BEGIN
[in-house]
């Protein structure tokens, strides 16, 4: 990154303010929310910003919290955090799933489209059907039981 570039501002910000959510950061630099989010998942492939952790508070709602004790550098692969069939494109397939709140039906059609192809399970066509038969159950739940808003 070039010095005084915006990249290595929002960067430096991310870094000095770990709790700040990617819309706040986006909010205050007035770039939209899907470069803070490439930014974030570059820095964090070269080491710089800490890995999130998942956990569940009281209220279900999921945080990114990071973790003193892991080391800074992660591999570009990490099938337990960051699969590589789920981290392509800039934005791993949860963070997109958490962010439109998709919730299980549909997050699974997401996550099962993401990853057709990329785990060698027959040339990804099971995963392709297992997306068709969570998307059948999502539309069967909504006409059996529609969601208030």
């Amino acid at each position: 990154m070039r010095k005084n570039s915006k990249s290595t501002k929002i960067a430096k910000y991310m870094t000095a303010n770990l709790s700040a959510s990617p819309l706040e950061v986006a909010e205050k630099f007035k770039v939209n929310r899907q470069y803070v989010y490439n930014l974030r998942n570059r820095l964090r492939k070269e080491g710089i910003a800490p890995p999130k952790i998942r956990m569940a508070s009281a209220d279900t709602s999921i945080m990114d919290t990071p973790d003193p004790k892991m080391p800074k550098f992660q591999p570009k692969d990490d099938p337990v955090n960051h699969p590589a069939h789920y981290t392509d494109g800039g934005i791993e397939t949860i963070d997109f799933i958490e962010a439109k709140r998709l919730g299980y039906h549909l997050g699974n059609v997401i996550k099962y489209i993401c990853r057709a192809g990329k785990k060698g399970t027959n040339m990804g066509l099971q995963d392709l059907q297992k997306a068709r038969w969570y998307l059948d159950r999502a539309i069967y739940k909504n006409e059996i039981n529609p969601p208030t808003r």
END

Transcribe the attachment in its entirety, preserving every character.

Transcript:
[in-house]
């Protein structure tokens, strides 16, 4: 990154303010929310910003919290955090799933489209059907039981 570039501002910000959510950061630099989010998942492939952790508070709602004790550098692969069939494109397939709140039906059609192809399970066509038969159950739940808003 070039010095005084915006990249290595929002960067430096991310870094000095770990709790700040990617819309706040986006909010205050007035770039939209899907470069803070490439930014974030570059820095964090070269080491710089800490890995999130998942956990569940009281209220279900999921945080990114990071973790003193892991080391800074992660591999570009990490099938337990960051699969590589789920981290392509800039934005791993949860963070997109958490962010439109998709919730299980549909997050699974997401996550099962993401990853057709990329785990060698027959040339990804099971995963392709297992997306068709969570998307059948999502539309069967909504006409059996529609969601208030």
């Amino acid at each position: 990154m070039r010095k005084n570039s915006k990249s290595t501002k929002i960067a430096k910000y991310m870094t000095a303010n770990l709790s700040a959510s990617p819309l706040e950061v986006a909010e205050k630099f007035k770039v939209n929310r899907q470069y803070v989010y490439n930014l974030r998942n570059r820095l964090r492939k070269e080491g710089i910003a800490p890995p999130k952790i998942r956990m569940a508070s009281a209220d279900t709602s999921i945080m990114d919290t990071p973790d003193p004790k892991m080391p800074k550098f992660q591999p570009k692969d990490d099938p337990v955090n960051h699969p590589a069939h789920y981290t392509d494109g800039g934005i791993e397939t949860i963070d997109f799933i958490e962010a439109k709140r998709l919730g299980y039906h549909l997050g699974n059609v997401i996550k099962y489209i993401c990853r057709a192809g990329k785990k060698g399970t027959n040339m990804g066509l099971q995963d392709l059907q297992k997306a068709r038969w969570y998307l059948d159950r999502a539309i069967y739940k909504n006409e059996i039981n529609p969601p208030t808003r």